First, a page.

What affects perceptions of hostile treatment by police, characterized by feelings such as humiliation and intimidation? Is it what the police do to the citizen, or is it about how they do it? The important effects of procedural justice are well documented in the policing literature. Yet, it is not clear how high-policing tactics, coupled with procedural justice, affect one's sense of hostile treatment: is it the case that what the police do does not matter as long as they follow the principles of procedural justice, or do some invasive or unpleasant tactics produce negative emotions regardless of the amount of procedural justice displayed by the officer? In the present study we examine this question in the context of security checks at Ben-Gurion Airport, Israel. Using a survey of 1,970 passengers, we find that the behavioral elements of procedural justice are an important antidote, mitigating the negative effects of four “extra” screening measures on the perceived hostility of the checks. At the same time, two security measures retain an independent and significant effect. We discuss the implications of our findings and hypothesize about the characteristics of policing practices that are less sensitive to procedural justice.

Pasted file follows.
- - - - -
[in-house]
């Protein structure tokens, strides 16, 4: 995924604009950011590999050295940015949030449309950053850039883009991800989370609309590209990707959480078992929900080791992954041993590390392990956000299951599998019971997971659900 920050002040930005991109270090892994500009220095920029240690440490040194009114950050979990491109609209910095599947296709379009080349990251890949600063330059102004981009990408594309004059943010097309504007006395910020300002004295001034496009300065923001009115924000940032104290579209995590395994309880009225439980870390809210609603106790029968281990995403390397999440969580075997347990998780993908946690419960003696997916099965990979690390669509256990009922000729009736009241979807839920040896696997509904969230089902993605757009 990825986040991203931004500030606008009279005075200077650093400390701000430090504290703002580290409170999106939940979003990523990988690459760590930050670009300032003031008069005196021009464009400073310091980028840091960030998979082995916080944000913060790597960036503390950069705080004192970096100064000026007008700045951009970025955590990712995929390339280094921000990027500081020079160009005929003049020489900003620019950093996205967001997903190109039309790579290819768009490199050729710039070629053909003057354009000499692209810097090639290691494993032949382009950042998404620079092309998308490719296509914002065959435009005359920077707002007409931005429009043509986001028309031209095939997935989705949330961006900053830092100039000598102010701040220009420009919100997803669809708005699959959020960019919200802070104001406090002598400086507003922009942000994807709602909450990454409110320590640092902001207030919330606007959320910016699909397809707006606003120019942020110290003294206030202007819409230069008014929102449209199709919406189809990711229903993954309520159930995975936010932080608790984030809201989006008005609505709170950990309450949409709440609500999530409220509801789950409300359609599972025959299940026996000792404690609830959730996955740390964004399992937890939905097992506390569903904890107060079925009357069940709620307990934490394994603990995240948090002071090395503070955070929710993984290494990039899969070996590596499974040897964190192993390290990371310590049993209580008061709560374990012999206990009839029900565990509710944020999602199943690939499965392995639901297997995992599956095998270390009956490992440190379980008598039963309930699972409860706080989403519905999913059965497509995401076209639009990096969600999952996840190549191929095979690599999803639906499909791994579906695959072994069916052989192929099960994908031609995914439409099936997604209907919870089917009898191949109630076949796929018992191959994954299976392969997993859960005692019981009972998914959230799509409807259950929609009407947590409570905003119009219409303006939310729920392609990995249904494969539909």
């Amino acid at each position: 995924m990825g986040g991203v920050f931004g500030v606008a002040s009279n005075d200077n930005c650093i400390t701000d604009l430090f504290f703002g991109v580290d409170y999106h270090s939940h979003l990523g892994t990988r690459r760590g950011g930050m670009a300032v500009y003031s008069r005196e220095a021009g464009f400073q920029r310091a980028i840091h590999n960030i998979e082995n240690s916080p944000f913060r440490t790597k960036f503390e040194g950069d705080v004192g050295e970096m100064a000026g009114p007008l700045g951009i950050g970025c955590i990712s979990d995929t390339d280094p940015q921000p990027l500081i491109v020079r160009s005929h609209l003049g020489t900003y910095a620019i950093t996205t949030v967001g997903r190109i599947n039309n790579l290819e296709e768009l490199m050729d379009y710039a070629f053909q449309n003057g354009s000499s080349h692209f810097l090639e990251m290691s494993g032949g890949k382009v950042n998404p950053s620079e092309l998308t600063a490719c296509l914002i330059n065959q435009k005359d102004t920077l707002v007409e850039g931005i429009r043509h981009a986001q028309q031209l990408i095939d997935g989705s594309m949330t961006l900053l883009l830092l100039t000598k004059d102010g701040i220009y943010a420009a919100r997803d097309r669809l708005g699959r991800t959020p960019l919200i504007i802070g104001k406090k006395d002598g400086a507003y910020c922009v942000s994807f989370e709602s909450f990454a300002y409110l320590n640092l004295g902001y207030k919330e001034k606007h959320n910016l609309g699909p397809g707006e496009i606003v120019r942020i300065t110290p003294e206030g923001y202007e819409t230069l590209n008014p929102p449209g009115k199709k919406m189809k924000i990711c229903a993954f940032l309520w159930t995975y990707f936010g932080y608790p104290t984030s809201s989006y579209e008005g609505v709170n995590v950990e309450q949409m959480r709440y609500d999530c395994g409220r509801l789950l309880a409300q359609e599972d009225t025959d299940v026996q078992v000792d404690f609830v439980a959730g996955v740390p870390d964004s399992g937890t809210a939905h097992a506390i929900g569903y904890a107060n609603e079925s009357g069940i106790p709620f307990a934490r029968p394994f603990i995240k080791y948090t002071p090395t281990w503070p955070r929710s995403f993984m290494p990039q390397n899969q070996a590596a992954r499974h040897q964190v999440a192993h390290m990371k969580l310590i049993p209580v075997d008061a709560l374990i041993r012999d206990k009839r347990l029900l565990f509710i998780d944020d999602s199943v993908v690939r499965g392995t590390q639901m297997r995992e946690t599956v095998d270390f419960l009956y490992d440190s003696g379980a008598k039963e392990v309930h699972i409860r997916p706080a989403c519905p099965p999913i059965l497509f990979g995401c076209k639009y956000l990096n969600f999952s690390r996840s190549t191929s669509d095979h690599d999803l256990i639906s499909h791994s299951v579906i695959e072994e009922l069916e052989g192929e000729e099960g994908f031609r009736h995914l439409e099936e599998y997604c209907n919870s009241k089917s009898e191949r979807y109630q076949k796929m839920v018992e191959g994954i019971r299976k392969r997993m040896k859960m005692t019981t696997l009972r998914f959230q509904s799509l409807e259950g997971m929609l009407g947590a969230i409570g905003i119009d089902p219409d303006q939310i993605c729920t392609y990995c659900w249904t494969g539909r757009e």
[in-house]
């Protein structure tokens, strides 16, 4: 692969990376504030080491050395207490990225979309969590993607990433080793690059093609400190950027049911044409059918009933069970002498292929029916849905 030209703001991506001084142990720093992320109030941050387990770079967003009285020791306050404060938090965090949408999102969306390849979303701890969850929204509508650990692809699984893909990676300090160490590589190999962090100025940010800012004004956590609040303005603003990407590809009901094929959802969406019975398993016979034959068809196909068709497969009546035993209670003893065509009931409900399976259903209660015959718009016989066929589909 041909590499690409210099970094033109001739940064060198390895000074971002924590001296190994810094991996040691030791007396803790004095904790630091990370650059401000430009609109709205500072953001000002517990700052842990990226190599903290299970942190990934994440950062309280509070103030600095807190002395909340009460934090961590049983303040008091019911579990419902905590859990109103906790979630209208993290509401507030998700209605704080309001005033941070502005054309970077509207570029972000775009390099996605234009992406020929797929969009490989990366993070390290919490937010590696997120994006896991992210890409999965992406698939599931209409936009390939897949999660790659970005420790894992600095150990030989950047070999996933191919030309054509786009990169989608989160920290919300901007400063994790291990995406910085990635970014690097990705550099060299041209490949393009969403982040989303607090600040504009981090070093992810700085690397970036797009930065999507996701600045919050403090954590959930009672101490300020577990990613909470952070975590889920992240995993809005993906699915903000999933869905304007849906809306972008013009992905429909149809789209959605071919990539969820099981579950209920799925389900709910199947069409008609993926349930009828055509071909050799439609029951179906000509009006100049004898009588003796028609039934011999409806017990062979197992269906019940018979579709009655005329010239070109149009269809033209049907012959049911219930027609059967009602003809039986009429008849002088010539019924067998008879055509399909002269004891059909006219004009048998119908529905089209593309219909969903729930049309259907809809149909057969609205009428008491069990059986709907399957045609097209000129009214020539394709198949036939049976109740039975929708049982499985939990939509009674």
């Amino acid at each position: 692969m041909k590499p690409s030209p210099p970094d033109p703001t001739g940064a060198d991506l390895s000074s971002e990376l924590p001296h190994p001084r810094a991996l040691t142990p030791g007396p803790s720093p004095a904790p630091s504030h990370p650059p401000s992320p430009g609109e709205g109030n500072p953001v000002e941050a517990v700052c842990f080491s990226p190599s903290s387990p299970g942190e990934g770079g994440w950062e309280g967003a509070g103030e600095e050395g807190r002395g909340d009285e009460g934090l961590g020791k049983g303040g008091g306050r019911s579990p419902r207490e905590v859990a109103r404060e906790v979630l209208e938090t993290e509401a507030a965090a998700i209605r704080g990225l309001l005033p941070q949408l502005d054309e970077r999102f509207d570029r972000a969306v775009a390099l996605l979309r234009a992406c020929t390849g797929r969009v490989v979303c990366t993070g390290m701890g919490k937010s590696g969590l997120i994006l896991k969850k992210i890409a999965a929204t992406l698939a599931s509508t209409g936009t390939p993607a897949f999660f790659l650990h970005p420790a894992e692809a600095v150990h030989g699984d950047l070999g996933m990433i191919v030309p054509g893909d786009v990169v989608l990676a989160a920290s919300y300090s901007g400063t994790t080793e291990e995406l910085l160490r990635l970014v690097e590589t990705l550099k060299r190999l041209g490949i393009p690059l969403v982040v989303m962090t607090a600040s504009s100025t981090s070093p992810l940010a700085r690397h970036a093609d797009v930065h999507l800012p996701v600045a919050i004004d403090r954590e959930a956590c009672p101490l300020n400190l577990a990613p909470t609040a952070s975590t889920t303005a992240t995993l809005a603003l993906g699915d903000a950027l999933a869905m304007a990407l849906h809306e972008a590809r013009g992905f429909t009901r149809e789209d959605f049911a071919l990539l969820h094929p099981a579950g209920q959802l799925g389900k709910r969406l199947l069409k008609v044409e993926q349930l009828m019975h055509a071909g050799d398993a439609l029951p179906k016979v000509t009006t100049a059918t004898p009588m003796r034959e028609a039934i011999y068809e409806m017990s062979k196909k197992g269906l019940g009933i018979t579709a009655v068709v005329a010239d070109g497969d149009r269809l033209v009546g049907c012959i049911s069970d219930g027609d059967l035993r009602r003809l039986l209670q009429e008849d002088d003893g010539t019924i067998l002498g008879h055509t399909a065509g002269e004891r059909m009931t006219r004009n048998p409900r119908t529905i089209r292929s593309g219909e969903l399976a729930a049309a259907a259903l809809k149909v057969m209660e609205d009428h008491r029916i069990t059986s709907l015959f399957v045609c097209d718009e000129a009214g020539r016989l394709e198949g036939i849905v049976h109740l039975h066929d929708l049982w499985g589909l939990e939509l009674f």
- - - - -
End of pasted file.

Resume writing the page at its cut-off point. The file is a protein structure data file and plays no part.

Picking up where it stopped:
All Science Journal Classification (ASJC) codes
- Sociology and Political Science